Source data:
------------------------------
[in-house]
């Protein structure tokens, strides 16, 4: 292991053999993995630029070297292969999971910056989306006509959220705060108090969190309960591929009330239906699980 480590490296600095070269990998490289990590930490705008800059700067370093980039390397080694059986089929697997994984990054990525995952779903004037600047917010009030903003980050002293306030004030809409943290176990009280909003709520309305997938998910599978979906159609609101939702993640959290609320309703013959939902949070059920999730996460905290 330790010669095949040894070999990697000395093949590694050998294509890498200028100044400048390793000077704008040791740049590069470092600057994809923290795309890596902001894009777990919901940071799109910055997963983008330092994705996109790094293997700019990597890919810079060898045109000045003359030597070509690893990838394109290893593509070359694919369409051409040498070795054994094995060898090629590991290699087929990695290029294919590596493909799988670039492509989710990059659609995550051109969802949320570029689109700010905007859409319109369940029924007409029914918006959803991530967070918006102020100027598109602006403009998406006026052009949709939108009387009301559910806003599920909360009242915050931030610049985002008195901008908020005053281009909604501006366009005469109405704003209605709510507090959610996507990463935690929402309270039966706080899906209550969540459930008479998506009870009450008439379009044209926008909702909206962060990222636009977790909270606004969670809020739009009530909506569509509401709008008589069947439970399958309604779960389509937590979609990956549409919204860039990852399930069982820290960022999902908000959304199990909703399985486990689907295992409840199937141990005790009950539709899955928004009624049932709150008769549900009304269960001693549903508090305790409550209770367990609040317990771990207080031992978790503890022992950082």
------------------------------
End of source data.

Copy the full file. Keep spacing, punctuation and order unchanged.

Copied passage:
[in-house]
């Protein structure tokens, strides 16, 4: 292991053999993995630029070297292969999971910056989306006509959220705060108090969190309960591929009330239906699980 480590490296600095070269990998490289990590930490705008800059700067370093980039390397080694059986089929697997994984990054990525995952779903004037600047917010009030903003980050002293306030004030809409943290176990009280909003709520309305997938998910599978979906159609609101939702993640959290609320309703013959939902949070059920999730996460905290 330790010669095949040894070999990697000395093949590694050998294509890498200028100044400048390793000077704008040791740049590069470092600057994809923290795309890596902001894009777990919901940071799109910055997963983008330092994705996109790094293997700019990597890919810079060898045109000045003359030597070509690893990838394109290893593509070359694919369409051409040498070795054994094995060898090629590991290699087929990695290029294919590596493909799988670039492509989710990059659609995550051109969802949320570029689109700010905007859409319109369940029924007409029914918006959803991530967070918006102020100027598109602006403009998406006026052009949709939108009387009301559910806003599920909360009242915050931030610049985002008195901008908020005053281009909604501006366009005469109405704003209605709510507090959610996507990463935690929402309270039966706080899906209550969540459930008479998506009870009450008439379009044209926008909702909206962060990222636009977790909270606004969670809020739009009530909506569509509401709008008589069947439970399958309604779960389509937590979609990956549409919204860039990852399930069982820290960022999902908000959304199990909703399985486990689907295992409840199937141990005790009950539709899955928004009624049932709150008769549900009304269960001693549903508090305790409550209770367990609040317990771990207080031992978790503890022992950082």